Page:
Organ Procurement and Preservation, edited by Goran B. Klintmalm and Marlon F. Levy. © 1999 Landes Bioscience hemorrhage.2 The multiple noxious events may vary in severity and duration. Whatever the precipitating event that leads to brain death, two sets of injury will impact the body as a whole: a) an autonomic storm3 (parasympathetic and sympathetic) lasting from minutes to hours4 and b) a rapid disintegration of the hypothalamic-hypophyseal axis, endocrine collapse3 (cortisol, thyroid hormones, insulin, anti-diuretic hormone and others), which will result in progressive inhibition of cellular metabolic aerobic pathways and diabetes insipidus lasting from hours to days.

Organs such as the heart, procured from unstable brain dead organ donors dependent on dopamine in excess of 20-30 mcg/kg/min, may have poor functional outcome in the recipient. This is due to further cellular injury that will occur during the cold preservation time followed by reperfusion tissue injury in the recipient. The described additive detrimental events may result in an organ requiring further inotropic or mechanical support, or result in primary graft failure thus compromising further a successful outcome of the transplanted organ in the recipient. Understanding the mechanisms of organ injury in the brain dead organ donor and in the recipient will allow timely pharmacological and endocrine intervention, reversal of correctable conditions and prevention of metabolic abnormalities in the potential brain dead organ donor. This will result in a well-functioning organ in the recipient, not only enlarging the donor organ pool but improving the survival following transplantation.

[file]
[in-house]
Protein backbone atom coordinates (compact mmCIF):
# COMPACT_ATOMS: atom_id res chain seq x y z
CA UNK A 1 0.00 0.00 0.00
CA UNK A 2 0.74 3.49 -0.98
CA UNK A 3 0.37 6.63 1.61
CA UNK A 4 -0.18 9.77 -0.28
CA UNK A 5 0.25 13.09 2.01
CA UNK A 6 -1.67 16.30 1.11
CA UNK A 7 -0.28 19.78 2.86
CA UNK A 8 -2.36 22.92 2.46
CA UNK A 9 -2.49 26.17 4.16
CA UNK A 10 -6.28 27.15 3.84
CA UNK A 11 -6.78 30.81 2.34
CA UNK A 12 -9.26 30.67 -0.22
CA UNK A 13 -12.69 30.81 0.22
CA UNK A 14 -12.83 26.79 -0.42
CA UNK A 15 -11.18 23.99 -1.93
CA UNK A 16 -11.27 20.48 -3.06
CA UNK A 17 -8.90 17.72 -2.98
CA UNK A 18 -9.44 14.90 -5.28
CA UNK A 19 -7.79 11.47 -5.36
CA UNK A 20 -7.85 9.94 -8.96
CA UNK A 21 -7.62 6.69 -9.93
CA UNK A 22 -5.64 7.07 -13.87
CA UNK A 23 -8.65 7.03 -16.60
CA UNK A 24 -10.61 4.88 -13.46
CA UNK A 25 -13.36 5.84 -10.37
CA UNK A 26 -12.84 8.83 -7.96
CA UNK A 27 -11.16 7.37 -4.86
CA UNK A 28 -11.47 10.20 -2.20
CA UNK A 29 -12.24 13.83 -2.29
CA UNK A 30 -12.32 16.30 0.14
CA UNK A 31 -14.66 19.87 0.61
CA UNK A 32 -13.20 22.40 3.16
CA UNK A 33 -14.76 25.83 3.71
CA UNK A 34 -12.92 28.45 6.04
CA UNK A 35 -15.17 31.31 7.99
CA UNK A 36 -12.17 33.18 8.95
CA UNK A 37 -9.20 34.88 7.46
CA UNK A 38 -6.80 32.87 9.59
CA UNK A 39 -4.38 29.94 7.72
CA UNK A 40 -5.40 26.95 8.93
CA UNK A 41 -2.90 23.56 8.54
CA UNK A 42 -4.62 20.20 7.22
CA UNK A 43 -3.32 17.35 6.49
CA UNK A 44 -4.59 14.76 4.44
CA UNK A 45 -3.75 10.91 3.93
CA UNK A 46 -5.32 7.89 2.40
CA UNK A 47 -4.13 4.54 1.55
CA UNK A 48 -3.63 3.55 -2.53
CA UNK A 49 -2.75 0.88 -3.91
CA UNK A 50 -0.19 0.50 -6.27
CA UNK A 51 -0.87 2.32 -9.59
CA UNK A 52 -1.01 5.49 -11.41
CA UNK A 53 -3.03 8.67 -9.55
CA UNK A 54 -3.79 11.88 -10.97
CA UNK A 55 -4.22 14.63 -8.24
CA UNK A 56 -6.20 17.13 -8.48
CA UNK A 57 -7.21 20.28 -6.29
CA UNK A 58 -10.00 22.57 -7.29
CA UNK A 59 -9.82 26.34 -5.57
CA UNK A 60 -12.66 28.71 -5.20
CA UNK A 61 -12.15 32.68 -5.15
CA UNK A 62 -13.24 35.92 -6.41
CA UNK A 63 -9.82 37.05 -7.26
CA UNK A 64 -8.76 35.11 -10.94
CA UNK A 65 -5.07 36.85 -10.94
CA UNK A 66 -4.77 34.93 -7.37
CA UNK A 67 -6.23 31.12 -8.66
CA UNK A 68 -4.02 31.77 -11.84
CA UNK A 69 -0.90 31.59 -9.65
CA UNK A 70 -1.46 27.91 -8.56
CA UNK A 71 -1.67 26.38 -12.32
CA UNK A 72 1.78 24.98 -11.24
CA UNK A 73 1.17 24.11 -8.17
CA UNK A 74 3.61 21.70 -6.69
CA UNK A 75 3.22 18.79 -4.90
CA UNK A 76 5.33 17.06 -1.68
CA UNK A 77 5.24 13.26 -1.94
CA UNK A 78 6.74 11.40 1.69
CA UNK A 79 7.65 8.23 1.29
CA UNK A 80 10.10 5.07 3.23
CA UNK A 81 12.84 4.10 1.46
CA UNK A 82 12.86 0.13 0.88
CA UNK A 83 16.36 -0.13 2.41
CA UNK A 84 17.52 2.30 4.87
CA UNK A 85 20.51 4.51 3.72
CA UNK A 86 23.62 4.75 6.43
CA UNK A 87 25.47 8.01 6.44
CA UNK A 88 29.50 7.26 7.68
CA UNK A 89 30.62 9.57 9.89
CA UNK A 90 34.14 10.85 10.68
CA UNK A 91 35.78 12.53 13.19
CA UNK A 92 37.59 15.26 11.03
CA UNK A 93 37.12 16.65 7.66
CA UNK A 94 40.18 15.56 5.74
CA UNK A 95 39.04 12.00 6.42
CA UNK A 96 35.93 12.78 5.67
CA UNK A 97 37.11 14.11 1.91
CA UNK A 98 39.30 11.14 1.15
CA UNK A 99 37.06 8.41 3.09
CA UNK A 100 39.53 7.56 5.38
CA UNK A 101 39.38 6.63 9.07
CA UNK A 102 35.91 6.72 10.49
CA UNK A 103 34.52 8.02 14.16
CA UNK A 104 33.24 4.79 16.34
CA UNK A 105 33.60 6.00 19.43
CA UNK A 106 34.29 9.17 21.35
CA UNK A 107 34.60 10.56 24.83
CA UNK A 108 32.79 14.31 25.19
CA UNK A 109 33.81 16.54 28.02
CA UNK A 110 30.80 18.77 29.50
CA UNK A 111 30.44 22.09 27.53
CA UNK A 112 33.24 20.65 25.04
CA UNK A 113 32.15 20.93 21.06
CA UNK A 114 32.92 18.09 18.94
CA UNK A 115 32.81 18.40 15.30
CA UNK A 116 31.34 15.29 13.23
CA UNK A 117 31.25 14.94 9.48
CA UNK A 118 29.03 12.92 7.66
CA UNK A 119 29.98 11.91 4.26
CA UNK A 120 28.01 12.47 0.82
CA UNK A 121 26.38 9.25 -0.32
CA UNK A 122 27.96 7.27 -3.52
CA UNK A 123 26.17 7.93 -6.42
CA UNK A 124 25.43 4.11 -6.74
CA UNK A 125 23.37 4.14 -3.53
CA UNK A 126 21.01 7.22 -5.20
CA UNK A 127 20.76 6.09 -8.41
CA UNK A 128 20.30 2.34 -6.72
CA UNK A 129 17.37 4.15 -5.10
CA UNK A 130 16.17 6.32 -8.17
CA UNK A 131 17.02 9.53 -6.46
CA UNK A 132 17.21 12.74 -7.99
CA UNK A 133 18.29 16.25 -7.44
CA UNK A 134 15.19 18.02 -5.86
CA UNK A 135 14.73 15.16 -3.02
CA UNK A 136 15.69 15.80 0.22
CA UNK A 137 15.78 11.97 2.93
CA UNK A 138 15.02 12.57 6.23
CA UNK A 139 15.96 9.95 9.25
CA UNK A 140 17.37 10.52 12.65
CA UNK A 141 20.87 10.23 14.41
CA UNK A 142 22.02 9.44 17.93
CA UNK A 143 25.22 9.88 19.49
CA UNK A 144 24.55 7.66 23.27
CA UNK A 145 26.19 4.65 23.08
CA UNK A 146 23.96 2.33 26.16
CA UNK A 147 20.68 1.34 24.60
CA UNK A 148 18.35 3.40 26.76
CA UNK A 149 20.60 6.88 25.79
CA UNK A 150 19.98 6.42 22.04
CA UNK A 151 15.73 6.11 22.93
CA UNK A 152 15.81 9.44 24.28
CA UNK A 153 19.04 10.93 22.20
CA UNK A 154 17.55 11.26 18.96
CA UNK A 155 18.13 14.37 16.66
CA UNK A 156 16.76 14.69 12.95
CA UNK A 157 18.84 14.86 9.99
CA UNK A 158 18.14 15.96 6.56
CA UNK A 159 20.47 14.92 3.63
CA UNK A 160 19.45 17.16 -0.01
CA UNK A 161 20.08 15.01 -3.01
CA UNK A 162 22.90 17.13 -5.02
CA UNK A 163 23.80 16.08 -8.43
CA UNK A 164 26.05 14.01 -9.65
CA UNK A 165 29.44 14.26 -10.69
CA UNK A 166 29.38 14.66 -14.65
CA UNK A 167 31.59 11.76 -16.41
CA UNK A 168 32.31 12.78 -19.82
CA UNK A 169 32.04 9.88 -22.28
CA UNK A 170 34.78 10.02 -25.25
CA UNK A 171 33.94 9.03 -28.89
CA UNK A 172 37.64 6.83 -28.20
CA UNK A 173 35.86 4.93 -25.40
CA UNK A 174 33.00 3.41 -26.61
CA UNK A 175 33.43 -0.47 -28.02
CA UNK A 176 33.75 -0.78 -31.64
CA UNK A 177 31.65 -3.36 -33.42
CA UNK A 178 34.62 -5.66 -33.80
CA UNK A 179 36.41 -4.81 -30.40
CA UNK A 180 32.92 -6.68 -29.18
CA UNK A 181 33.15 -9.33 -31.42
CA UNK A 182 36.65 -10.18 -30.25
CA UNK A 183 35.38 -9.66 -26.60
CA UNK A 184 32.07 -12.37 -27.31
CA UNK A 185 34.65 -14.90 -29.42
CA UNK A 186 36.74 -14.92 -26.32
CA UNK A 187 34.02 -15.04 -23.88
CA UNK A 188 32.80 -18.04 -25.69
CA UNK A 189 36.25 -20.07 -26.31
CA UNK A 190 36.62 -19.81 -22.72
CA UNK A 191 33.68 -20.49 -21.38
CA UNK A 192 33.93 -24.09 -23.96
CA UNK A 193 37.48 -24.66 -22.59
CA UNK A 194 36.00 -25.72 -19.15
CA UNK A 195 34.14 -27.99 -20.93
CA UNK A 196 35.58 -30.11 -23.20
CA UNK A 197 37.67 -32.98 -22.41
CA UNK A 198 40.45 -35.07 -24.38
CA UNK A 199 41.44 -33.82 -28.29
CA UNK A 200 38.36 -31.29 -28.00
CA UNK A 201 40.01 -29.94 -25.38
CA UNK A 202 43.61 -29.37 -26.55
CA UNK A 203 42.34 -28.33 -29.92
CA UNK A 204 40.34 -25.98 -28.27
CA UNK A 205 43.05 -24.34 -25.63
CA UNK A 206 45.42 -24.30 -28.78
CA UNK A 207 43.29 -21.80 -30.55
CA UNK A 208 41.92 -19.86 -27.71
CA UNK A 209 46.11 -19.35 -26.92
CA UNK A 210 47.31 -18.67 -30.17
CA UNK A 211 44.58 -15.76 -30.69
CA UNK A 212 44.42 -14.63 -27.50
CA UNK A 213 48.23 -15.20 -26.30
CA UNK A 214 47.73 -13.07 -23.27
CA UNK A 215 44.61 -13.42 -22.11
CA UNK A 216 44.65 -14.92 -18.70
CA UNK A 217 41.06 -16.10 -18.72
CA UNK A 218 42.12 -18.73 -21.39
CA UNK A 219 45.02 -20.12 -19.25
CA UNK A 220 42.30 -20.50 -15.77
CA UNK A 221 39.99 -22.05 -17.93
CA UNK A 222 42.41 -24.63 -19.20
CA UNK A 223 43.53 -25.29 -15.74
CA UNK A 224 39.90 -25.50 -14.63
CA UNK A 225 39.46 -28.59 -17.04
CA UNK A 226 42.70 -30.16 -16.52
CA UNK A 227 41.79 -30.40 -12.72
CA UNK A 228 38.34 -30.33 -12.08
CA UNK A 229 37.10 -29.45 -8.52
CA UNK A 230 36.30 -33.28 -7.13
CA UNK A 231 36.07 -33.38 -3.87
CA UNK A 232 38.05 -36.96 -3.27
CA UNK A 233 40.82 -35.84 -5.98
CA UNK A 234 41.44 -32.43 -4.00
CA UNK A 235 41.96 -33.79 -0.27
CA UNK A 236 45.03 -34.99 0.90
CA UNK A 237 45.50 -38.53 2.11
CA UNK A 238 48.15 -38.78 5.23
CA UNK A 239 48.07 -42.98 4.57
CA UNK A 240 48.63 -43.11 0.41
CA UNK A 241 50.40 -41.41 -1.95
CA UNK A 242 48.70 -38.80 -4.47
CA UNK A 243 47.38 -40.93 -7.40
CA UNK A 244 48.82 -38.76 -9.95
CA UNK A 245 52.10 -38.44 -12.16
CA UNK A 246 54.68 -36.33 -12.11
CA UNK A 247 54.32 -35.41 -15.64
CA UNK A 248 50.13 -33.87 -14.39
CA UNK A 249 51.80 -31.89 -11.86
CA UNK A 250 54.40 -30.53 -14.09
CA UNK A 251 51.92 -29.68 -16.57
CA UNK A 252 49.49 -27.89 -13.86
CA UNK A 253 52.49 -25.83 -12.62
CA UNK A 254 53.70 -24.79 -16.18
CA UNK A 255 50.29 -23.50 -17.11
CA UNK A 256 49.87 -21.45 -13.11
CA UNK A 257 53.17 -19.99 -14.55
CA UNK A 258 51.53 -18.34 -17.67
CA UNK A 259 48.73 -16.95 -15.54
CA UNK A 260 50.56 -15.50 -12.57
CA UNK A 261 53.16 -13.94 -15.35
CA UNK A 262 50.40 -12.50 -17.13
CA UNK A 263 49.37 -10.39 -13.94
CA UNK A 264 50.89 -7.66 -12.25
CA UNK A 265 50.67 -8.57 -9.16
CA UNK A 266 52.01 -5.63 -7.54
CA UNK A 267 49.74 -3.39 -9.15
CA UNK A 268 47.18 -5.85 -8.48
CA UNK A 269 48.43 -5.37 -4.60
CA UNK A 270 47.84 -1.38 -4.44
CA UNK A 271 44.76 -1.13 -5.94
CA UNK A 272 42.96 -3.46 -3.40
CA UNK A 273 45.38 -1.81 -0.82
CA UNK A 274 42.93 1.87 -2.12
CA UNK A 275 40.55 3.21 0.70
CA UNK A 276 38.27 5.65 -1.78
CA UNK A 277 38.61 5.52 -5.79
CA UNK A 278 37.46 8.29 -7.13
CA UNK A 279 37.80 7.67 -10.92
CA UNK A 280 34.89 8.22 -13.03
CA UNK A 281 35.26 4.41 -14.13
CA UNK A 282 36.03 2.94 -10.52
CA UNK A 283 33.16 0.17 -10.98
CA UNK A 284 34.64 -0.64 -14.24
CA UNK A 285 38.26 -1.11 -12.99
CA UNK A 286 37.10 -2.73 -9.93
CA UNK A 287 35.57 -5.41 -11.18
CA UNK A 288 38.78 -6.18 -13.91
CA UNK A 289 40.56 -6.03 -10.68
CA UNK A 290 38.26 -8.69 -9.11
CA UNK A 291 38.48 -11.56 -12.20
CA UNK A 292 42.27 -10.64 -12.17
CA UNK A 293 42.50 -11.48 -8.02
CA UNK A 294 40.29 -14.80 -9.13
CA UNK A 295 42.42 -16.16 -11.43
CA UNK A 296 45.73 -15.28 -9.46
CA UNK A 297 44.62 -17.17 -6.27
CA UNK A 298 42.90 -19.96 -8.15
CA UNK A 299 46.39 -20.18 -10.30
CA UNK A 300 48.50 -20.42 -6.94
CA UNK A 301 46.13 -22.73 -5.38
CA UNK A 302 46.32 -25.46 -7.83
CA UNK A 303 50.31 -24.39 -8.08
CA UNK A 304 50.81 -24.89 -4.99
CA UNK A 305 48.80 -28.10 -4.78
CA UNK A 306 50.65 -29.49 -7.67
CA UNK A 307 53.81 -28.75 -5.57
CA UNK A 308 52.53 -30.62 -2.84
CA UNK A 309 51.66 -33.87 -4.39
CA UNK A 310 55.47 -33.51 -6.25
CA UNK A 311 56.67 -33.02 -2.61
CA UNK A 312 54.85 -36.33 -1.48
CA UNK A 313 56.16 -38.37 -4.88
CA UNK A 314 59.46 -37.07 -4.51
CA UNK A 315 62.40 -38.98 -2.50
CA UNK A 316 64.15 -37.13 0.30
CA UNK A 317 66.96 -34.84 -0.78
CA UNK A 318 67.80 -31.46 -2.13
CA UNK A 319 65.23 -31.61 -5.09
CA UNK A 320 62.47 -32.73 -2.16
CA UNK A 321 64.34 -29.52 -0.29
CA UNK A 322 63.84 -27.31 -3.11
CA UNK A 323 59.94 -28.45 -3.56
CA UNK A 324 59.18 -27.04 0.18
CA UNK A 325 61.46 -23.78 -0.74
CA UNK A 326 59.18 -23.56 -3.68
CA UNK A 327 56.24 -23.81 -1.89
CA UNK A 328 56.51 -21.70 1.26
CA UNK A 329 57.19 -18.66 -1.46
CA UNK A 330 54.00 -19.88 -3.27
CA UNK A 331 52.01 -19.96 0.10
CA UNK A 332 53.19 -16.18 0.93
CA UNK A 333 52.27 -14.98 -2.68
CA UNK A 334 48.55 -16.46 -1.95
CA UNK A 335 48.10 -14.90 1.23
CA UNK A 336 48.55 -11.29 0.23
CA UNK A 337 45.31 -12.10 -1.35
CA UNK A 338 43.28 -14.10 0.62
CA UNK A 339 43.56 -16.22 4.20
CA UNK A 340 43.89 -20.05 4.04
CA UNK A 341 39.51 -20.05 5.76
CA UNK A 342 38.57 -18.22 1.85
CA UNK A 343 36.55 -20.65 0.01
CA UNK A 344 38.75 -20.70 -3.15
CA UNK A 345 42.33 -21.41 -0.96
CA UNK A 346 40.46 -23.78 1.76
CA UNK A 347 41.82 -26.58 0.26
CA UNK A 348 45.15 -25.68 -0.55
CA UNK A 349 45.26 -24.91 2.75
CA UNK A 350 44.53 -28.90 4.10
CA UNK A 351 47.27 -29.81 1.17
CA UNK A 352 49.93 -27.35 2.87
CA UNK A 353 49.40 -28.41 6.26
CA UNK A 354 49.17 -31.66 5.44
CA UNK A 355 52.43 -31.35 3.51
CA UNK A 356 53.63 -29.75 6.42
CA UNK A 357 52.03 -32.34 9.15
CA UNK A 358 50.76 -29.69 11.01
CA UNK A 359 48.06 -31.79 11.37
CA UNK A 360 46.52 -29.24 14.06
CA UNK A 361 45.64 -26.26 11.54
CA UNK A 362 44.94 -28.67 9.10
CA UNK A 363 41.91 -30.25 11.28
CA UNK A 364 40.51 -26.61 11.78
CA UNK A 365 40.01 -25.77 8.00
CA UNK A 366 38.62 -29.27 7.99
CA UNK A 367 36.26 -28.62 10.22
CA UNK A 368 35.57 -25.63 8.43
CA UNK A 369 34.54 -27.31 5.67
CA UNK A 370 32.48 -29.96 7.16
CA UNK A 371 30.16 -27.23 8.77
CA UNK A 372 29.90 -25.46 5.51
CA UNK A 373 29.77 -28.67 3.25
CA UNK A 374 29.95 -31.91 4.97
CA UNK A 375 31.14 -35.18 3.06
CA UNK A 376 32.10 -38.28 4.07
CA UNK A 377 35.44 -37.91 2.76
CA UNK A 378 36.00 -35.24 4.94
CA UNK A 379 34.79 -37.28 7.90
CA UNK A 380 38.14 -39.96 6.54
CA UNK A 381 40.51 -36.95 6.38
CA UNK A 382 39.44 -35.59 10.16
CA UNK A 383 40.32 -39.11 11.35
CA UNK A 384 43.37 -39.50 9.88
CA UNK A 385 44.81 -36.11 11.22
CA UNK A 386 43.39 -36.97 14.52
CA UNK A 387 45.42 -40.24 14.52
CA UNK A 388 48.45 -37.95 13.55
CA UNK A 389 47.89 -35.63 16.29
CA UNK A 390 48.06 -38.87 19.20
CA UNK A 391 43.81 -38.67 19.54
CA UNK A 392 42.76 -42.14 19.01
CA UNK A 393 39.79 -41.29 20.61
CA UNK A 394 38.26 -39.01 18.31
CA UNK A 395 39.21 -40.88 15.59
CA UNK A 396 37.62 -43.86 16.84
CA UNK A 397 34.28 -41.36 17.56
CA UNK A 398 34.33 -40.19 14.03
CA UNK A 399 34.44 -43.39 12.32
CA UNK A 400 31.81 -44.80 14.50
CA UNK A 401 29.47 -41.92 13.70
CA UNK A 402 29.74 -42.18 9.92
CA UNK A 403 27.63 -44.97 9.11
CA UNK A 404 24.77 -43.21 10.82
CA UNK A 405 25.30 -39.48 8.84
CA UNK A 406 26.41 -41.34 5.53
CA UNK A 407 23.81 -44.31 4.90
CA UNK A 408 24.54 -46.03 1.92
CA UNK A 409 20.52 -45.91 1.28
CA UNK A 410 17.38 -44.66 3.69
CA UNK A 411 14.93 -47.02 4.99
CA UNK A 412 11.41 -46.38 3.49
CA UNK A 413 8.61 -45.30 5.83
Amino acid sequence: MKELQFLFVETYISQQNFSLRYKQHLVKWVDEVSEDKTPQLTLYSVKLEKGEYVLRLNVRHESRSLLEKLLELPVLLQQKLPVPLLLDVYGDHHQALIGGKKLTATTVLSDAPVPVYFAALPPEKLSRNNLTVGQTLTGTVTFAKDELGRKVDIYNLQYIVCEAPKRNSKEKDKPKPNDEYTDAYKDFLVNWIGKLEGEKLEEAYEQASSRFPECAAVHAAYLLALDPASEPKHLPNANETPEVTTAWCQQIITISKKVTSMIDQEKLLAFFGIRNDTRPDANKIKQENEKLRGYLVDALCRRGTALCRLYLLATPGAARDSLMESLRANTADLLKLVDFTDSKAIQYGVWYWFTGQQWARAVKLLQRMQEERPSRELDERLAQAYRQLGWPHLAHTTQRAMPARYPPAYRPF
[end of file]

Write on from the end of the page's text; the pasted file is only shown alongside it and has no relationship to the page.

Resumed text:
The Autonomic Storm

In experimental animal models of brain death, a sudden increase of the en-docranial pressure3 or acute brain ischemia4 are associated with an Autonomic storm involving the parasympathetic and sympathetic systems (Fig. 3.1). The well recognized Cushing's reflex is part of the initial response as endocranial pressure increases.5